Curcumin was provided in a capsule form as a standardized powder extract obtained from Alleppey finger turmeric (C3 Complex™, Sabinsa Corporation). It contains a minimum 95% concentration of three curcuminoids: curcumin, bisdemethoxycurcumin, and demethoxycurcumin.
Blood specimens from all subjects on the escalation phase were obtained just prior to dosing, and 1, 2 and 4 hours after completing dosing at each dose level tested. The samples were assayed using our published methods . Briefly, a total of 400 μL plasma were extracted with 500 μL of ethyl acetate/methanol reagent. The recovered solution was dried under a stream of nitrogen gas, resuspended in 200 μL of mobile phase reagent, and assayed using high performance liquid chromatography (HLPC). HPLC conditions were: isocratic mobile phase of acetonitrile/methanol/water/acetic acid (40:23:36:1, v/v/v/v), at a flow rate of 1.0 ml/min; column: Waters SymmetryShield, 3.9 × 150 mm, 5 μm; UV detection at 262 nm. Curcumin detection was found to be linear within a range of 0.2–7.0 μg/mL, with a limit of detection of 0.031 μg/mL. Between run coefficient of variation (CV) was <7.5.
Thirty-four participants signed informed consents. Twenty-four completed the trial and were eligible for this analysis. Of the twenty-four participants analyzed in this trial, thirteen men and eleven women with mean age of 34 years (range 19–74 years) were enrolled in the study. The racial distribution was 18 Caucasians and 6 African-Americans. Seven adverse events occurred and all were grade 1 as summarized in Table Table1.1. No toxicity appeared to be dose related.
No curcumin was detected in serum of participants administered 500, 1,000, 2,000, 4,000, 6,000 or 8,000 mg. Table Table22 shows the concentrations of curcumin in two subjects (1 taking 10,000 mg, and 1 taking 12,000 mg). No plasma concentrations of curcumin were detected in the remaining subjects at the 10,000 or 12,000 mg dose levels.
Curcumin has broad spectrum chemopreventive activity in preclinical studies and appears to be safe in animal and human studies [3,12,13]. For chemopreventive interventions to be successful, they must be provided in doses that are effective, but be nearly free of toxicities. Several studies have demonstrated minimal toxicity with moderate doses of curcumin given in various formulations. Soni and Kuttan  administered 500 mg capsules of a 98% pure curcumin formulation to 10 volunteers daily for 7 days and reported no clinical toxicity. Two trials evaluating the efficacy of turmeric or curcumin for the treatment of arthritis or postoperative inflammation found that doses of 1,200 to 2,100 mg of curcumin per day for 2–6 weeks were without adverse effects [15,16]. Cheng et al  reported no treatment-related toxicity up to 8,000 mg/day using a 99.3% pure curcumin tablet (500 mg of curcumin in each tablet). However, doses up to 12,000 mg were unacceptable to patients due to the bulky volume of the tablets. In the present study, we recognized minimal toxicity up to 12,000 mg in a single dose of standardized powder extract (C3 Complex™, Sabinsa Corporation) obtained from Alleppey finger turmeric (Table (Table1).1). Thus, to our knowledge, no maximum tolerated dose has been identified in humans, although successful administration may be affected by differences in drug formulation.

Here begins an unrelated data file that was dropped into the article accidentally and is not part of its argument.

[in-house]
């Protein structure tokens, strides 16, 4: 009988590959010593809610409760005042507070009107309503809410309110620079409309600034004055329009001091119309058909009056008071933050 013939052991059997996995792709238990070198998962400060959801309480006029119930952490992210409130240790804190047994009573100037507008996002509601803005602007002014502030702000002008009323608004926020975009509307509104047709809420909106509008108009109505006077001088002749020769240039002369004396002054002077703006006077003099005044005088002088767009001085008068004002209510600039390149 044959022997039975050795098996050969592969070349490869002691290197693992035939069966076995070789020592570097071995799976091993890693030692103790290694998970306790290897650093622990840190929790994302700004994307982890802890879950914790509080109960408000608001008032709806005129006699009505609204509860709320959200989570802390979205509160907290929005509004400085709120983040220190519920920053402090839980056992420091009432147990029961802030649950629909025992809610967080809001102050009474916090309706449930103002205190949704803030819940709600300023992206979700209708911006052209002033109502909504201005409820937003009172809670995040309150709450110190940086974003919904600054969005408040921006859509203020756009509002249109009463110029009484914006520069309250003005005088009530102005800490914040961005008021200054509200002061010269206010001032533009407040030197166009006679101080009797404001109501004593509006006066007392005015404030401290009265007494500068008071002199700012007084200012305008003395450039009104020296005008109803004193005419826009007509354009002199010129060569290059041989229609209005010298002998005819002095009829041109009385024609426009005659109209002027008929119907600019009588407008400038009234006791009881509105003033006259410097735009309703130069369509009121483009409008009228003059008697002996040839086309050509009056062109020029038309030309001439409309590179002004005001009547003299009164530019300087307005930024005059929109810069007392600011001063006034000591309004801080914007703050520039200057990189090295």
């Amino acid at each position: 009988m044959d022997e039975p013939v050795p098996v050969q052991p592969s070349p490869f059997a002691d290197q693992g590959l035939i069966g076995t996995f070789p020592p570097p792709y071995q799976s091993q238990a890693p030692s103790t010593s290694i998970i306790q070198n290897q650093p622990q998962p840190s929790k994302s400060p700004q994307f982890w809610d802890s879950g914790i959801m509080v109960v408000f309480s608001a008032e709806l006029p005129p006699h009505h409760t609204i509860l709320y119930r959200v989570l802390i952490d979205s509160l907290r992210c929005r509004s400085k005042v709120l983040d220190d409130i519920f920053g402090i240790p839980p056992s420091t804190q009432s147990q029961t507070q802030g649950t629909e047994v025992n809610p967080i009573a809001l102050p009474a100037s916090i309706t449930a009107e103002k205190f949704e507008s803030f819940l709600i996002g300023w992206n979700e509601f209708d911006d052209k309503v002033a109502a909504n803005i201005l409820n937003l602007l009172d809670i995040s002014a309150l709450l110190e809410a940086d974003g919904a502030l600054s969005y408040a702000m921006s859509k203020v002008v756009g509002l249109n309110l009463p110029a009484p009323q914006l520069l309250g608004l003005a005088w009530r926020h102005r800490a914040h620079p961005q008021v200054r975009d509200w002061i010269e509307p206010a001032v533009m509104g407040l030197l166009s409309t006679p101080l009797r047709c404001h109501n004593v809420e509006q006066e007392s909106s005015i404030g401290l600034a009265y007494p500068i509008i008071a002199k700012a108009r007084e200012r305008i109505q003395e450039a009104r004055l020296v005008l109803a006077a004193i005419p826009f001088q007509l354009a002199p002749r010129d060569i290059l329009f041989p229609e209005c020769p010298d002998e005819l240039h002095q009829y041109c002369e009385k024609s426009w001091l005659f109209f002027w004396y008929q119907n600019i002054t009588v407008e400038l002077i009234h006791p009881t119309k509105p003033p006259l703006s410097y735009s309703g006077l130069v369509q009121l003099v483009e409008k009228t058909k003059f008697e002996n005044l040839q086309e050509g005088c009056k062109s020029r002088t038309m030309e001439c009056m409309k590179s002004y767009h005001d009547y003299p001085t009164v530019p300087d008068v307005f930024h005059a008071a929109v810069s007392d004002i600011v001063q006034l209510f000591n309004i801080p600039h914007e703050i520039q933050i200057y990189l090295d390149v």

Low serum levels of curcumin after single dose administration is consistent with the previously reported pharmacokinetic studies in animals and humans [7-9,17-20]. Wahlstrom et al  administered 1 g/kg to Sprague-Dawley rats and found 65–85% of the dose excreted unchanged in the feces with negligible amounts in the urine. Studies with deuterium and tritium-labeled curcumin given orally to rats resulted in most of the detectable radioactivity in the feces [18,20]. Negligible amounts of radioactivity were detectable in plasma when smaller doses of [3H]-curcumin were administered . Sharma et al  administered Curcuma extract 440 to 2,200 mg/day (36 to 180 mg of curcumin) for up to 29 days to patients with advanced colorectal cancer and failed to detect curcumin or its metabolites in blood or urine. Serum concentrations may be dependent on the dose that is administered. Cheng et al  determined the concentration of curcumin by HPLC in 25 subjects with high risk cancer lesions. The peak serum concentration after 4,000, 6,000, and 8,000 mg were 0.51 ± 0.11 μM, 0.64 ± 0.06 μM, and 1.77 ± 1.87 μM, respectively, but doses below 4,000 mg were barely detectable. These findings are consistent with the present study, in which low levels of curcumin were measured only at doses ≥8,000 mg (Table (Table22).